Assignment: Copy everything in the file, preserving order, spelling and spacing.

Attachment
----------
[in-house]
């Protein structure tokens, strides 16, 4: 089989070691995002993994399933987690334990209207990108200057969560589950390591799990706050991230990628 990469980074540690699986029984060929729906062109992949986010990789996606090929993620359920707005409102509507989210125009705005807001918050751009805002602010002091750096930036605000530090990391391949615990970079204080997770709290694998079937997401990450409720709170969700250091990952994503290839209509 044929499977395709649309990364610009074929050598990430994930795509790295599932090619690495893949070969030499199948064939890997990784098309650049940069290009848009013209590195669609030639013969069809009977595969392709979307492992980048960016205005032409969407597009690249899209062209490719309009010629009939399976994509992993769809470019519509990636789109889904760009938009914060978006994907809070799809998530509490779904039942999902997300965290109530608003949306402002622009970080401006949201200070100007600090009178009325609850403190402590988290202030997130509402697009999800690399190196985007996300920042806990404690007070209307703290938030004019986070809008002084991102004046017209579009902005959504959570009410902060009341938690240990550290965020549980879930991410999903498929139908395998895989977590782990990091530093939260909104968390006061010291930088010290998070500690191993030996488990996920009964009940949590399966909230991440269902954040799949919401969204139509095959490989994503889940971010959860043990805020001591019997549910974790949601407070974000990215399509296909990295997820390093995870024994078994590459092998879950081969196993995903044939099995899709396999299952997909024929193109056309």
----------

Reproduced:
[in-house]
């Protein structure tokens, strides 16, 4: 089989070691995002993994399933987690334990209207990108200057969560589950390591799990706050991230990628 990469980074540690699986029984060929729906062109992949986010990789996606090929993620359920707005409102509507989210125009705005807001918050751009805002602010002091750096930036605000530090990391391949615990970079204080997770709290694998079937997401990450409720709170969700250091990952994503290839209509 044929499977395709649309990364610009074929050598990430994930795509790295599932090619690495893949070969030499199948064939890997990784098309650049940069290009848009013209590195669609030639013969069809009977595969392709979307492992980048960016205005032409969407597009690249899209062209490719309009010629009939399976994509992993769809470019519509990636789109889904760009938009914060978006994907809070799809998530509490779904039942999902997300965290109530608003949306402002622009970080401006949201200070100007600090009178009325609850403190402590988290202030997130509402697009999800690399190196985007996300920042806990404690007070209307703290938030004019986070809008002084991102004046017209579009902005959504959570009410902060009341938690240990550290965020549980879930991410999903498929139908395998895989977590782990990091530093939260909104968390006061010291930088010290998070500690191993030996488990996920009964009940949590399966909230991440269902954040799949919401969204139509095959490989994503889940971010959860043990805020001591019997549910974790949601407070974000990215399509296909990295997820390093995870024994078994590459092998879950081969196993995903044939099995899709396999299952997909024929193109056309």